Immunology in the clinic review series; focus on type 1 diabetes and viruses: enterovirus, thymus and type 1 diabetes pathogenesis

Authors

  • H. Jaïdane,

    1. Université Lille 2, CHRU Laboratoire de virologie EA3610, France
    2. Université de Monastir, Faculté de Pharmacie, Laboratoire des Maladies Transmissibles et Substances Biologiquement Actives, Tunisia
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  • F. Sané,

    1. Université Lille 2, CHRU Laboratoire de virologie EA3610, France
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  • R. Hiar,

    1. Université Lille 2, CHRU Laboratoire de virologie EA3610, France
    2. Université de Monastir, Faculté de Pharmacie, Laboratoire des Maladies Transmissibles et Substances Biologiquement Actives, Tunisia
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  • A. Goffard,

    1. Université Lille 2, CHRU Laboratoire de virologie EA3610, France
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  • J. Gharbi,

    1. Université de Monastir, Faculté de Pharmacie, Laboratoire des Maladies Transmissibles et Substances Biologiquement Actives, Tunisia
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  • V. Geenen,

    1. University of Liege Center of Immunology (CIL), Institute of Pathology, Laboratory of Immunoendocrinology, Liege-Sart, Tilman, Belgium
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  • D. Hober

    Corresponding author
    1. Université Lille 2, CHRU Laboratoire de virologie EA3610, France
      Pr D. Hober, Laboratoire de Virologie/UPRES EA3610, Institut Hippocrate CHRU, 152 Rue du Dr Yersin, 59120, Loos-lez-Lille, France. E-mail: didier.hober@chru-lille.fr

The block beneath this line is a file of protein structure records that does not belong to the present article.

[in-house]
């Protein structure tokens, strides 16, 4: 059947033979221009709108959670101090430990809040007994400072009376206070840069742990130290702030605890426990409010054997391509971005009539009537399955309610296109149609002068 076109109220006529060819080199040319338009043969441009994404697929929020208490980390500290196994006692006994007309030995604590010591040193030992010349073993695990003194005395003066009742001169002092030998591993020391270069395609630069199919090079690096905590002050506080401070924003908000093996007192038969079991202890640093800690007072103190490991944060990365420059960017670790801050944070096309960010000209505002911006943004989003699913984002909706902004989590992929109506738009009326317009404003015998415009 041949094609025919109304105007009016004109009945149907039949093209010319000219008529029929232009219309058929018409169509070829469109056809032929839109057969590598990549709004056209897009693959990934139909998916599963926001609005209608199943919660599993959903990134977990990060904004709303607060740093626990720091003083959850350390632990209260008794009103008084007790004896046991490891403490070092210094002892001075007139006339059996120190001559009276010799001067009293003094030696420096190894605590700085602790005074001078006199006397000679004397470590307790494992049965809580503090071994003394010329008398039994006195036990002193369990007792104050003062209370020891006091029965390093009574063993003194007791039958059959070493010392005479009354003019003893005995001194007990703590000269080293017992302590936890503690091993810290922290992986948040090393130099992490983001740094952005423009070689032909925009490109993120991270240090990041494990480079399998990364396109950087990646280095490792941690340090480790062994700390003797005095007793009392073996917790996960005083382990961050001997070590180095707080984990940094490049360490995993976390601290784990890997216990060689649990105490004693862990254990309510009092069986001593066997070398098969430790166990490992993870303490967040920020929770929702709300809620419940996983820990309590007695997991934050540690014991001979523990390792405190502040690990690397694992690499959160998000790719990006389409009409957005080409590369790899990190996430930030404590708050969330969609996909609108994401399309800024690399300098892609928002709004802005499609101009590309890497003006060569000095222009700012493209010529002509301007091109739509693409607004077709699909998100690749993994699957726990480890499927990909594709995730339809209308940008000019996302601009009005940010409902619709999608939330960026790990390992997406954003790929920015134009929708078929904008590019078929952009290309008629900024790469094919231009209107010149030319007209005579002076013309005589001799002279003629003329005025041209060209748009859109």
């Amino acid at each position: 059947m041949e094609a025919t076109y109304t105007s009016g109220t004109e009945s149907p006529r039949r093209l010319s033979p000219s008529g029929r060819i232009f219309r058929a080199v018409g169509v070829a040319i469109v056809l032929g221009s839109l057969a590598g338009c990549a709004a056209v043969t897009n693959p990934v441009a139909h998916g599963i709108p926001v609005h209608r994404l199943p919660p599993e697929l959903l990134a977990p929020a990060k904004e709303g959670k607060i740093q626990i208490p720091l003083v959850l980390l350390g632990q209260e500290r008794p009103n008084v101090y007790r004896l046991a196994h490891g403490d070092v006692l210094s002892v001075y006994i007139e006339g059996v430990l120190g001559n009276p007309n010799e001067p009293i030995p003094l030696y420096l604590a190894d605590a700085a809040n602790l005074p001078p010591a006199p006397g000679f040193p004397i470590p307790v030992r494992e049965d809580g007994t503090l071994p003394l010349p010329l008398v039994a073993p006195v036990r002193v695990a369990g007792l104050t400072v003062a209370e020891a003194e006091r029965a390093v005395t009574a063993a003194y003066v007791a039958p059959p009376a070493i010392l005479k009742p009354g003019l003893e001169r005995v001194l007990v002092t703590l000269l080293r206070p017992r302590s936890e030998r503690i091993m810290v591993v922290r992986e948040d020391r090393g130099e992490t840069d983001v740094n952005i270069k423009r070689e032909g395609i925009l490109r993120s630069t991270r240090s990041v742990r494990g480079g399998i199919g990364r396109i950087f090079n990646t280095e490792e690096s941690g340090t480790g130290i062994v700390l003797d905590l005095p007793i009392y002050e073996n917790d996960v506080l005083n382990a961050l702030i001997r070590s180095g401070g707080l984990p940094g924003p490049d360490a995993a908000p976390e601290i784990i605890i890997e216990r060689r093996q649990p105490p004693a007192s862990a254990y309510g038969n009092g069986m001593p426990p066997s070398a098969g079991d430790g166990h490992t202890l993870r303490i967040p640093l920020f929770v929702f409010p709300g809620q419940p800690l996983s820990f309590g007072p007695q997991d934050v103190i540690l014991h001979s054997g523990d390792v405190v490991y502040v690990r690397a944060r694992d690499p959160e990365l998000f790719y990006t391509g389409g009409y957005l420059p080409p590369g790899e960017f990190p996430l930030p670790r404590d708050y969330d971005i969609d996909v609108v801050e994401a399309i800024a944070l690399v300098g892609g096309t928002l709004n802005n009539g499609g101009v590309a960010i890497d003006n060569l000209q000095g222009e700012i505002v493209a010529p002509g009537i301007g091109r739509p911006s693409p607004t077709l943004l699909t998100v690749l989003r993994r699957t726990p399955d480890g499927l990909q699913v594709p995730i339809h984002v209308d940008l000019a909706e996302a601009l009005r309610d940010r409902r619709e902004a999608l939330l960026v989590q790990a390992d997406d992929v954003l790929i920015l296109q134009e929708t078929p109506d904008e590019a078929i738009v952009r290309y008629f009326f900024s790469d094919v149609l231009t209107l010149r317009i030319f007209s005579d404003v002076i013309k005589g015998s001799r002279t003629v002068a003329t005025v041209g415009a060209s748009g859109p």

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Pr D. Hober, Laboratoire de Virologie/UPRES EA3610, Institut Hippocrate CHRU, 152 Rue du Dr Yersin, 59120, Loos-lez-Lille, France. E-mail: didier.hober@chru-lille.fr

Summary

OTHER THEMES PUBLISHED IN THIS IMMUNOLOGY IN THE CLINIC REVIEW SERIES

Metabolic diseases, host responses, cancer, autoinflammatory diseases, allergy.

Thymus dysfunction, especially immune suppression, is frequently associated with various virus infections. Whether viruses may disturb the thymus function and play a role in the pathogenesis of autoimmune diseases is an open issue. Enteroviruses, especially Coxsackievirus B4 (CV-B4), have been largely suggested as potential inducers or aggravating factors of type 1 diabetes (T1D) pathogenesis in genetically predisposed individuals. Several pathogenic mechanisms of enterovirus-induced T1D have been suggested. One of these mechanisms is the impairment of central self-tolerance due to viral infections. Coxsackievirus-B4 is able to infect murine thymus in vitro and in vivo and to infect human thymus in vitro. Thymic epithelial cells and thymocytes are targets of infection with this virus, and several abnormalities, especially disturbance of maturation/differentiation processes, were observed. Altogether, these data suggest that CV-B infection of thymus may be involved in the pathogenesis of T1D. Further investigations are needed to explore this hypothesis.

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